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Plymouth to see hike in water, sewer rates

If you’re living in Plymouth and plan on sticking around after the recent job losses, you’re looking at an increase of more than $10 a month come 2019.

“I went back and forth several times so it was a very very tough decision,” said Shiloh Milner, Plymouth councilwoman and business owner.

A tough call to make, that’s how Milner explains the decision-making process at Monday night’s Plymouth Common Council meeting. The council voted and approved raising water and sewer rates after two major food distributors shut down operations this year. Milner voted against the rate hike.

“I don’t know that we’ll get someone in where those factories have gone out. Ultimately I voted no and I feel good about that decision,” said Milner.

With more than 250 jobs lost in the town as a result of Del Monte and Treehouse Foods Inc. impending closures, residents will have to pay to cover for those losses; a total of about 200,000 in lost water revenue and approximately 800,000 in lost sewer revenue altogether.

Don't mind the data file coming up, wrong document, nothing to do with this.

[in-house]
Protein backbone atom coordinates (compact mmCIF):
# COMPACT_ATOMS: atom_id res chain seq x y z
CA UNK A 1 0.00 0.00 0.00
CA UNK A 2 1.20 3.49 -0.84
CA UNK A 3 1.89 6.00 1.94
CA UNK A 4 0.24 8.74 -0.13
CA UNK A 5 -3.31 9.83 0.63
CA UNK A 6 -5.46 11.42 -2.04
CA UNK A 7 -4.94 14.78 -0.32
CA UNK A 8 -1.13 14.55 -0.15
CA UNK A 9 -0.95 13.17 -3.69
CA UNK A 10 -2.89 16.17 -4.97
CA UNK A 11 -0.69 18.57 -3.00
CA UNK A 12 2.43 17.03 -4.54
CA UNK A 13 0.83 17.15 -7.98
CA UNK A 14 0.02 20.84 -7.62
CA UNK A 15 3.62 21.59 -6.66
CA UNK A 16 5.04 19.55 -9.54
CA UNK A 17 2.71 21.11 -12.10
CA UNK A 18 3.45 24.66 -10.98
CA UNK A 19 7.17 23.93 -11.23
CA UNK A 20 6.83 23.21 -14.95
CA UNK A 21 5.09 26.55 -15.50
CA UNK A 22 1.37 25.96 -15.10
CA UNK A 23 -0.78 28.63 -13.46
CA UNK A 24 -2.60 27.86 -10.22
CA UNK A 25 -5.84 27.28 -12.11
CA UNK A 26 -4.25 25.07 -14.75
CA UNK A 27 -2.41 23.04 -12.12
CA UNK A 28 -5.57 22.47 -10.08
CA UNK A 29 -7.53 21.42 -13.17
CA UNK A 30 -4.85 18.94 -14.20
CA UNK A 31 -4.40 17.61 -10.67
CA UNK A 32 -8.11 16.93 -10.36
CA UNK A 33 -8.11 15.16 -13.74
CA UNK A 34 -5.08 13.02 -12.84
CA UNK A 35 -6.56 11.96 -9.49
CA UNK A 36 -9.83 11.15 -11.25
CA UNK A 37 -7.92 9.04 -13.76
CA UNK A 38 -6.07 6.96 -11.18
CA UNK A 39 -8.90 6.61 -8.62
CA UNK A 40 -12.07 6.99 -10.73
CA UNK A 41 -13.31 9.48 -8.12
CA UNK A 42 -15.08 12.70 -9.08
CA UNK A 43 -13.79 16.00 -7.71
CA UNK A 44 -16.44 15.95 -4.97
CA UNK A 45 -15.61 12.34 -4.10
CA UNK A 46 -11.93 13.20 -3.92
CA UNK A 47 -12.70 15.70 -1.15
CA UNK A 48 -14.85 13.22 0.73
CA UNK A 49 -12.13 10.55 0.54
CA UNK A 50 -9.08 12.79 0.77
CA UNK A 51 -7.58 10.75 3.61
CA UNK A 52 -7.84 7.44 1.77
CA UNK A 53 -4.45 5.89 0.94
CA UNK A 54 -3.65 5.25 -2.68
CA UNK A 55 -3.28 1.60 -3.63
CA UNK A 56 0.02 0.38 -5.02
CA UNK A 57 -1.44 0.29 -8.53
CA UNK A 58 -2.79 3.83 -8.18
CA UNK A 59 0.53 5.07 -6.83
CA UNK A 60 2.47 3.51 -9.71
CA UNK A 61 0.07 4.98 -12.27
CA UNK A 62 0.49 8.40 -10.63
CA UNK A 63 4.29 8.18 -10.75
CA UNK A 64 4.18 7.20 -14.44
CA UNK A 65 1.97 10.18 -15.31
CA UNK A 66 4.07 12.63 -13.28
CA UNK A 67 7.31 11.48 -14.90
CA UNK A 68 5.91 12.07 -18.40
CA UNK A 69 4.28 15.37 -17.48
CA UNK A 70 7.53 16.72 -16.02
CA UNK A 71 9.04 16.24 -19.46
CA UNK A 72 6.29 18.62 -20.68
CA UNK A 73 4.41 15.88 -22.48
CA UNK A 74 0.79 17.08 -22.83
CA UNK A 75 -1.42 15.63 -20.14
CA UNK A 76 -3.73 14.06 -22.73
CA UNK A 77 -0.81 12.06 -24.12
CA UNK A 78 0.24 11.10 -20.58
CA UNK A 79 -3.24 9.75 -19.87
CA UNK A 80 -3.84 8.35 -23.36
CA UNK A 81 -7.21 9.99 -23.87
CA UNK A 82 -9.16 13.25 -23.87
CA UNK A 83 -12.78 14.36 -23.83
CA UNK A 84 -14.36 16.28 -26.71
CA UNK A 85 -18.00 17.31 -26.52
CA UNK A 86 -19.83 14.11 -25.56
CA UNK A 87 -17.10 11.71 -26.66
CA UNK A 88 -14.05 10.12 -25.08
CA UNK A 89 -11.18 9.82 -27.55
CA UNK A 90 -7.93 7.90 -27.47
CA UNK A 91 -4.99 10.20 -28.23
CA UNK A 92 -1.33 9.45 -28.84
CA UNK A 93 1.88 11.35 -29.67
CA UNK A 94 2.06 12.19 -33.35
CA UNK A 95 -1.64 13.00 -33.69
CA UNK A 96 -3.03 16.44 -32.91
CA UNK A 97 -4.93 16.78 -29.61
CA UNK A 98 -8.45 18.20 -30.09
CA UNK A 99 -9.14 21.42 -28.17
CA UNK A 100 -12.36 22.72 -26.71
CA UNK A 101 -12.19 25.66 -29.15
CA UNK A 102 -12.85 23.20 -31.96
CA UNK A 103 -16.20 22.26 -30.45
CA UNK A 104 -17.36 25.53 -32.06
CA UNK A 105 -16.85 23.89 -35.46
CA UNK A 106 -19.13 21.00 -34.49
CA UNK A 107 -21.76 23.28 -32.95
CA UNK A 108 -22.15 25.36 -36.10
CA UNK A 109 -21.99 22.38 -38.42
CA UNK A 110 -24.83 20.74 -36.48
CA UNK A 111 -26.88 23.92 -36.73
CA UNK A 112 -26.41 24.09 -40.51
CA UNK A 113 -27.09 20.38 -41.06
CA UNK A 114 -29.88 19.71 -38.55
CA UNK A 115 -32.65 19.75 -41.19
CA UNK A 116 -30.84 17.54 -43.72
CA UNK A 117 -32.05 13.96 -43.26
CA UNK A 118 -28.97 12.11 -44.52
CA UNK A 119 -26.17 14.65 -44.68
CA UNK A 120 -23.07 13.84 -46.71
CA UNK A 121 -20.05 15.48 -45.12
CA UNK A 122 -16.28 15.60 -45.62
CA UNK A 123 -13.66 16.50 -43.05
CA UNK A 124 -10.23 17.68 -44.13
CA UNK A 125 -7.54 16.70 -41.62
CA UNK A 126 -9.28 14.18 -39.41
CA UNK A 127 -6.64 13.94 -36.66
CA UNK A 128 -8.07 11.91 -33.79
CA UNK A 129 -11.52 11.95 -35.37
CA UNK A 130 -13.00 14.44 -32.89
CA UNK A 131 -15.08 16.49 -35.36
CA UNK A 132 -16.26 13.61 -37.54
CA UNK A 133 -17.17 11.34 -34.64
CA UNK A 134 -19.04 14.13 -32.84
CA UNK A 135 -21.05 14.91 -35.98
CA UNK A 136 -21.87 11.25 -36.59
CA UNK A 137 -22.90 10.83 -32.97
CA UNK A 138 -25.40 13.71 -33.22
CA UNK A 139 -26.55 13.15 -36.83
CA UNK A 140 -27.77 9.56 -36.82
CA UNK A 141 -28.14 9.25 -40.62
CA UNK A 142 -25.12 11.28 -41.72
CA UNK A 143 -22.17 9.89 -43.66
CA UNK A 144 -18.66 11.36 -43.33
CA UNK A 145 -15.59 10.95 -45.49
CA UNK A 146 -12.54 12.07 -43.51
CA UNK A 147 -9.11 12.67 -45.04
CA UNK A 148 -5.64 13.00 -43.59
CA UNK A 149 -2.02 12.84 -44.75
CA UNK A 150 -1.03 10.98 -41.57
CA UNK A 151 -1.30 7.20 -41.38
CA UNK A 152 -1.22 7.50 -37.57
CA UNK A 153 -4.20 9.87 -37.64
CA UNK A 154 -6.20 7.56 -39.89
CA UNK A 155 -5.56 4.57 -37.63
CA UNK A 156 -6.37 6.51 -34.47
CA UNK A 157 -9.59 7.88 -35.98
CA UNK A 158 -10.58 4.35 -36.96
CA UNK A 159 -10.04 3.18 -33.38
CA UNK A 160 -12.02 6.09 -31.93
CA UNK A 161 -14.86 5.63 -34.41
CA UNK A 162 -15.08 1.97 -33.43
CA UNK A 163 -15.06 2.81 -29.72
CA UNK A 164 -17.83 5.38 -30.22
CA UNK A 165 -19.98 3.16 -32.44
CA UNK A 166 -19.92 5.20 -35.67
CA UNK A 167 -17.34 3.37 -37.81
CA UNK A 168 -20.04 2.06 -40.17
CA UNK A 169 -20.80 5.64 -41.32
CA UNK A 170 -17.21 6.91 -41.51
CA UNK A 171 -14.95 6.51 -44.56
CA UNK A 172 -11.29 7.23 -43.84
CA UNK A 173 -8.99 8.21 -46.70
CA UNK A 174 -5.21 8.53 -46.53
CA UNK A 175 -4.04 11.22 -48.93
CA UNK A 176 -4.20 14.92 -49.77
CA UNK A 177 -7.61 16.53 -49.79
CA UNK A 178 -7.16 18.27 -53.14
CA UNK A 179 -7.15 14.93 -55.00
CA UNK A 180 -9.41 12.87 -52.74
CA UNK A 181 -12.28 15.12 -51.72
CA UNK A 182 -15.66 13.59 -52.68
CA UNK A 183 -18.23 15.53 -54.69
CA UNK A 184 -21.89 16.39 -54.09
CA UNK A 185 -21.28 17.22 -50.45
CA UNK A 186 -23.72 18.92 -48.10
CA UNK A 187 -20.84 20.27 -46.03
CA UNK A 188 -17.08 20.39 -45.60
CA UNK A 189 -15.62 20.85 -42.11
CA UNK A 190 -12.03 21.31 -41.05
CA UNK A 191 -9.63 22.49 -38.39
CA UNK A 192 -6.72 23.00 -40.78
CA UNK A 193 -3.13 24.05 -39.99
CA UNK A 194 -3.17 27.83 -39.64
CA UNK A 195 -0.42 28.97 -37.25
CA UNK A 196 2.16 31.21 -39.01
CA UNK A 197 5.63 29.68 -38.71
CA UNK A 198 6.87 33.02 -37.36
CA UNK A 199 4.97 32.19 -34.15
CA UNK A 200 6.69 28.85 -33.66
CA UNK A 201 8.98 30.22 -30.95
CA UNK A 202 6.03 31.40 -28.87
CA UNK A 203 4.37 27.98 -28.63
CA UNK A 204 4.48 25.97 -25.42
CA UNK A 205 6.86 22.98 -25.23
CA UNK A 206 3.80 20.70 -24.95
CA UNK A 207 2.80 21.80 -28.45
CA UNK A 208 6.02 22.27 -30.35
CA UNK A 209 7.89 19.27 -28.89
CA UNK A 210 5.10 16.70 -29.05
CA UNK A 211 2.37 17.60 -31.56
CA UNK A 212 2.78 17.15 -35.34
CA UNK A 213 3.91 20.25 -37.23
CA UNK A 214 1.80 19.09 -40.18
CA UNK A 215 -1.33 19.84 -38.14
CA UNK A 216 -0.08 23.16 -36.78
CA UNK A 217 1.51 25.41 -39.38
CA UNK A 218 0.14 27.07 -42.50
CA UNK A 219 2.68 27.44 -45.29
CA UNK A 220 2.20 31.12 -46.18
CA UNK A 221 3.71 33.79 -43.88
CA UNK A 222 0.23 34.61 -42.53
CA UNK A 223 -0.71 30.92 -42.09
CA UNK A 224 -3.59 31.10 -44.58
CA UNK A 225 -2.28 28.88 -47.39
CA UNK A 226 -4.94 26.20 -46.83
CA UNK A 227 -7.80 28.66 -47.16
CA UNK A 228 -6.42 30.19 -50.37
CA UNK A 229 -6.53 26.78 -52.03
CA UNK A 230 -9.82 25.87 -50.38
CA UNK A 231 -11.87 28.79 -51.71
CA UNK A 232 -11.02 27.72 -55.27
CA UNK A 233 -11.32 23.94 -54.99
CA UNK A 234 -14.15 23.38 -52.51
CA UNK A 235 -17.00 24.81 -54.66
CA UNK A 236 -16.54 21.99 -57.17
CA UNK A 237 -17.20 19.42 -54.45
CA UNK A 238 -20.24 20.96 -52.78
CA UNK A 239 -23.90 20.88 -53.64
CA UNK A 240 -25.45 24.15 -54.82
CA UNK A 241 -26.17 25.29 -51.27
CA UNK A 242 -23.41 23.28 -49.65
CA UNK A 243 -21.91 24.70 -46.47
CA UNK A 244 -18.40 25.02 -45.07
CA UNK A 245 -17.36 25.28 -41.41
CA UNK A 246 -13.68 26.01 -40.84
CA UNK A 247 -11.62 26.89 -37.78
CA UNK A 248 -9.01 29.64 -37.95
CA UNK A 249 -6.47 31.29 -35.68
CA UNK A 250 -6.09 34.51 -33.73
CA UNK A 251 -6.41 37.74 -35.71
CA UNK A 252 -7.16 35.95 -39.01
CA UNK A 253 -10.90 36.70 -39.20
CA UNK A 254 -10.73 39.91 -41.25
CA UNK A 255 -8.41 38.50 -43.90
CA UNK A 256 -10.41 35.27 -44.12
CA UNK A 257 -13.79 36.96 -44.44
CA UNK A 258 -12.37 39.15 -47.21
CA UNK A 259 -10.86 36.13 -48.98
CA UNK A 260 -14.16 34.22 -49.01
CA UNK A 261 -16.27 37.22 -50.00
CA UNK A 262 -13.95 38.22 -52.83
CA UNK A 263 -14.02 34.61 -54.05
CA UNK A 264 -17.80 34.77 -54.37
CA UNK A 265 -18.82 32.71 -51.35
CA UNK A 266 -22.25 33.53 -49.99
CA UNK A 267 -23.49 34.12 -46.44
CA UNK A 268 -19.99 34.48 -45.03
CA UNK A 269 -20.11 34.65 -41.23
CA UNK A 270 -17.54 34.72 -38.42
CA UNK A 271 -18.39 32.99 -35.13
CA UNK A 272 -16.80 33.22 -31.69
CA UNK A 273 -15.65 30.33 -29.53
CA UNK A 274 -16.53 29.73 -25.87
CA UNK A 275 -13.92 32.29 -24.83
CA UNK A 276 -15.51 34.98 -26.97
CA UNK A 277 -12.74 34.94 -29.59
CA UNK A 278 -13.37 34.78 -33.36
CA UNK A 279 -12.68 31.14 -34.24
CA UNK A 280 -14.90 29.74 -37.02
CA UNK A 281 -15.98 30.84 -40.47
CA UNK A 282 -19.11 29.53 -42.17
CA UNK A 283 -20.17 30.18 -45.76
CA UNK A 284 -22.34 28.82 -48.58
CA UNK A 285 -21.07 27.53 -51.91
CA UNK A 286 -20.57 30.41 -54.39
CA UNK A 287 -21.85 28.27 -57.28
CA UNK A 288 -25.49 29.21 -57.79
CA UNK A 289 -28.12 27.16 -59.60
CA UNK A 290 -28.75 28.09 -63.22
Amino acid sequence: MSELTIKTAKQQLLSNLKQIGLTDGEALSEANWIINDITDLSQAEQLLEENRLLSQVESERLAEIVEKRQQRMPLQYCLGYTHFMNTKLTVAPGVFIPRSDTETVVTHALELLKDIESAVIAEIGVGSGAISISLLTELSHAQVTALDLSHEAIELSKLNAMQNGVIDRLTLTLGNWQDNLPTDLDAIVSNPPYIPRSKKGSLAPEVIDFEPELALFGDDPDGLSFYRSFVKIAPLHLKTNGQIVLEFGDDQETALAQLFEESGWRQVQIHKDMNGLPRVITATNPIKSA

The average resident will see a 12% water rate hike which will be an approximate $2.67 increase. Plus the sewer rate hike which will come in 3 phases. By the third phase which will come in March of 2019, the average resident will have to pay over $10 more than before.

“Senior citizens, people that are on a fixed income, people that budget a tight budget and live paycheck to paycheck. I think that’s going to hit them and I empathize with them. I own this building that we’re in, my water bill is quite a bit higher for the building. I’m going to take a bigger hit here,” said Milner.

Unless the town can spark some industry interest where those empty buildings will sit.

“Think about industry. Again, we’re trying to attract new tenants into these buildings that are going to be vacant, how do we attract these people when we’re raising our water rates. That’s a big concern for me, truthfully,” said Milner.

Councilman Don Ecker Jr., who voted for the rate hikes, says it still keeps Plymouth in the lower 1/3 of rates compared to other cities and he wants to continue to ensure that the process complies with state and federal regulations.

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